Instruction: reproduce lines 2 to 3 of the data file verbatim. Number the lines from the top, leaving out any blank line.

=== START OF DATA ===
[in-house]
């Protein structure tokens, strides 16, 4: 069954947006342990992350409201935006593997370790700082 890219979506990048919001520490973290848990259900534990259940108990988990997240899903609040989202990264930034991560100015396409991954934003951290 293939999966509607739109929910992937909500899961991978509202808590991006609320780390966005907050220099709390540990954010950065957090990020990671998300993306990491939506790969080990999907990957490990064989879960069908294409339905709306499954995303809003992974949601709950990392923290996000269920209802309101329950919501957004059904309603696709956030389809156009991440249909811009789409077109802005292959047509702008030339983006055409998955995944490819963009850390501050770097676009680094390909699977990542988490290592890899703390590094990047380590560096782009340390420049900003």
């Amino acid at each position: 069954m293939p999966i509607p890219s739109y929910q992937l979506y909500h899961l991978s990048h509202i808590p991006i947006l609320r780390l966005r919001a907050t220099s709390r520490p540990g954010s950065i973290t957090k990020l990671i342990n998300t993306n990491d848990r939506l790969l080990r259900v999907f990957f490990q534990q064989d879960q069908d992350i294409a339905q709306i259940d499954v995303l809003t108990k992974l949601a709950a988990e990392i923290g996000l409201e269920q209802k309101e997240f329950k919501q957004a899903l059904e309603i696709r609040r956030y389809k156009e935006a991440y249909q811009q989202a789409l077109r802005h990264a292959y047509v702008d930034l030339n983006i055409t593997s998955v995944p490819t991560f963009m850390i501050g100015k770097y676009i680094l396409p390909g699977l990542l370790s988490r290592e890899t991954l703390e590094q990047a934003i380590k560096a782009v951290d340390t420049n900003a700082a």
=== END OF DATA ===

């Protein structure tokens, strides 16, 4: 069954947006342990992350409201935006593997370790700082 890219979506990048919001520490973290848990259900534990259940108990988990997240899903609040989202990264930034991560100015396409991954934003951290 293939999966509607739109929910992937909500899961991978509202808590991006609320780390966005907050220099709390540990954010950065957090990020990671998300993306990491939506790969080990999907990957490990064989879960069908294409339905709306499954995303809003992974949601709950990392923290996000269920209802309101329950919501957004059904309603696709956030389809156009991440249909811009789409077109802005292959047509702008030339983006055409998955995944490819963009850390501050770097676009680094390909699977990542988490290592890899703390590094990047380590560096782009340390420049900003």
């Amino acid at each position: 069954m293939p999966i509607p890219s739109y929910q992937l979506y909500h899961l991978s990048h509202i808590p991006i947006l609320r780390l966005r919001a907050t220099s709390r520490p540990g954010s950065i973290t957090k990020l990671i342990n998300t993306n990491d848990r939506l790969l080990r259900v999907f990957f490990q534990q064989d879960q069908d992350i294409a339905q709306i259940d499954v995303l809003t108990k992974l949601a709950a988990e990392i923290g996000l409201e269920q209802k309101e997240f329950k919501q957004a899903l059904e309603i696709r609040r956030y389809k156009e935006a991440y249909q811009q989202a789409l077109r802005h990264a292959y047509v702008d930034l030339n983006i055409t593997s998955v995944p490819t991560f963009m850390i501050g100015k770097y676009i680094l396409p390909g699977l990542l370790s988490r290592e890899t991954l703390e590094q990047a934003i380590k560096a782009v951290d340390t420049n900003a700082a």